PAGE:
Hysteroscopy

What is it?

iStock 000011860992SmallA hysteroscope is a slender telescopic instrument that is used to let the physician look inside your uterus. The procedure of placing this instrument into your uterus is called hysteroscopy. It is considered minor surgery and can be performed in the doctor's office procedure room or in a hospital operating room. Over 95% of our hysteroscopies we do here in our procedure room.

Why is it ordered?

Hysteroscopy is used to assess the size and shape of the endometrial cavity, look for and remove polyps, take a targeted biopsy to rule out conditions such as endometrial hyperplasia (precancer), chronic endometritis (low grade intra-uterine infection), and cancer. Occasionally used to remove fibroids, septums, and foreign bodies such as IUDs.

What about anesthesia?

We look after your comfort every step of the way. Most of our patients do not experience any significant discomfort or remember much about the procedure. That's because we do these procedures with IV conscious sedation. IV sedation is performed by a licensed CRNA who is contracted with us or by one of our RNs under physician supervision.

Please see our separate IV Conscious Sedation instructions. To summarize, we ask you to have nothing by mouth for 6-8 hours prior to the procedure, not even water or gum, and to be sure you have someone to drive you home after the procedure. Please arrive 30 minutes prior to your scheduled procedure to allow time to start your IV. Also allow approximately 20-30 minutes to wake up after the conscious sedation.

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What happens during my procedure?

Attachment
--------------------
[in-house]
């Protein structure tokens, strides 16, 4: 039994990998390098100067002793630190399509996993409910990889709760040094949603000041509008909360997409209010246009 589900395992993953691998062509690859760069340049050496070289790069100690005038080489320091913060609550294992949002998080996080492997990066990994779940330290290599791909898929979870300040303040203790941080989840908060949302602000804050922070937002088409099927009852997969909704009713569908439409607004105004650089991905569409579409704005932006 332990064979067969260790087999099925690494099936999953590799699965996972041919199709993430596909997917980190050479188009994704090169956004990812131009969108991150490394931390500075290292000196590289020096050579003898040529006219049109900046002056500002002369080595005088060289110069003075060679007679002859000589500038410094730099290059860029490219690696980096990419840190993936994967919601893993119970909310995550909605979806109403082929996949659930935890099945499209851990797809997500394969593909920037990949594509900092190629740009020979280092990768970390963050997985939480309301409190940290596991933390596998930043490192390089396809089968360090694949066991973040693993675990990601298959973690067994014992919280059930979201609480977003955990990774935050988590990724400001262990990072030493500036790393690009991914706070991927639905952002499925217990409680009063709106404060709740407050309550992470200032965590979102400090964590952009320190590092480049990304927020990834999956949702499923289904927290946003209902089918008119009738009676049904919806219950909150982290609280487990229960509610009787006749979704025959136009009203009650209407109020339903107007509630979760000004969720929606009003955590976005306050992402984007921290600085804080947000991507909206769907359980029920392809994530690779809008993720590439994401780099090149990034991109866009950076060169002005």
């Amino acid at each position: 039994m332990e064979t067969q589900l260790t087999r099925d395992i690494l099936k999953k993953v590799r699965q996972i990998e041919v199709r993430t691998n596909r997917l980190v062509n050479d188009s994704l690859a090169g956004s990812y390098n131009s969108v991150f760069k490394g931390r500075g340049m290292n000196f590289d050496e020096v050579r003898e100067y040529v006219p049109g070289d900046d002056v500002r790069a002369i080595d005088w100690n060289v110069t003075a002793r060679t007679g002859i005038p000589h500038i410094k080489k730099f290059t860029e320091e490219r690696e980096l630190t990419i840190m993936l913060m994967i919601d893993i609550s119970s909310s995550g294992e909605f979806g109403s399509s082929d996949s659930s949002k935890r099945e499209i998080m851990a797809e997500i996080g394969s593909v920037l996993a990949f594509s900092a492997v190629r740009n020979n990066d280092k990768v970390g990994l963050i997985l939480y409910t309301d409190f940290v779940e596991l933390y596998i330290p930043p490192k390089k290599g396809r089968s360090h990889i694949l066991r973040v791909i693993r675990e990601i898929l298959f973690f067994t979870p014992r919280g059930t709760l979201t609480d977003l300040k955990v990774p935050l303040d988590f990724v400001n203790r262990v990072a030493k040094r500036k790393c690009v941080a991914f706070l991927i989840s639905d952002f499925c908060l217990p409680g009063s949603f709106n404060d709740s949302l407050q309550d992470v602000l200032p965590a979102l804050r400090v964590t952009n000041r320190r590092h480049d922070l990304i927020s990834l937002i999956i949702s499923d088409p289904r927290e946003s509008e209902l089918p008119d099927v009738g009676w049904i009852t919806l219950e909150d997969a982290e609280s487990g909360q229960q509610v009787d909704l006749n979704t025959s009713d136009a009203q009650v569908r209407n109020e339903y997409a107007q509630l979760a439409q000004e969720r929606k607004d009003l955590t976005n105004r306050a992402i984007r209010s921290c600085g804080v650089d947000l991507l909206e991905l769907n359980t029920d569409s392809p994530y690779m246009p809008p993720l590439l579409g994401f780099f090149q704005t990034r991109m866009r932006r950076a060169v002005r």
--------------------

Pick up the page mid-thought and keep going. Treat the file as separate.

The actual procedure takes approximately 10-15 minutes.

A medication, called Misoprostol (Cytotec) will be prescribed to the night before to take with food. It helps soften the cervix and may cause mild cramping. If it does, please take Tylenol rather than Ibuprofen for the cramps. (Ibuprofen reverses the effect).

Usually the cervix does not need to be dilated if you used Cytotec, but occasionally it may need to be dilated, or made wider, with special instruments. The hysteroscope is inserted and a liquid (sterile saline) is released through the hysteroscope to expand the uterus making it easier for the physician to see. If additional procedures are to be done, such as removing a polyp, small instruments are inserted through the hysteroscope.

What are the risks and complications?

Hysteroscopy is a relatively safe procedure. In less then 1% of cases injury to cervix or the uterus, infection, heavy bleeding or side effects of the anesthesia occur.

What can I expect after my procedure?

 If the procedure was done in the office under local anesthesia or local sedation, you will be able to go home when the physician deems appropriate and when you meet specified discharge criteria (typically within 30 minutes or so). You should be sure you have someone to drive you home and stay with you for 6 hours.

For a day or two after, you may have vaginal bleeding and cramps. This is fairly normal. However, in the rare event that you experience fever, severe abdominal pain or heavy vaginal bleeding or discharge, you should notify our office right away.

Please refrain from making any important personal or financial decisions for 24 hours after oral or IV sedation because it can mildly affect judgment and reasoning for that period of time. Also refrain from operating vehicles or from consuming alcohol.

Unless otherwise arranged with your provider, we usually set up an appointment to review your results 2-3 weeks later and plan any further necessary management. You will also receive a phone call the day after from our staff to see how you are doing and a notification of the pathology (if normal) from our office once it has been reviewed.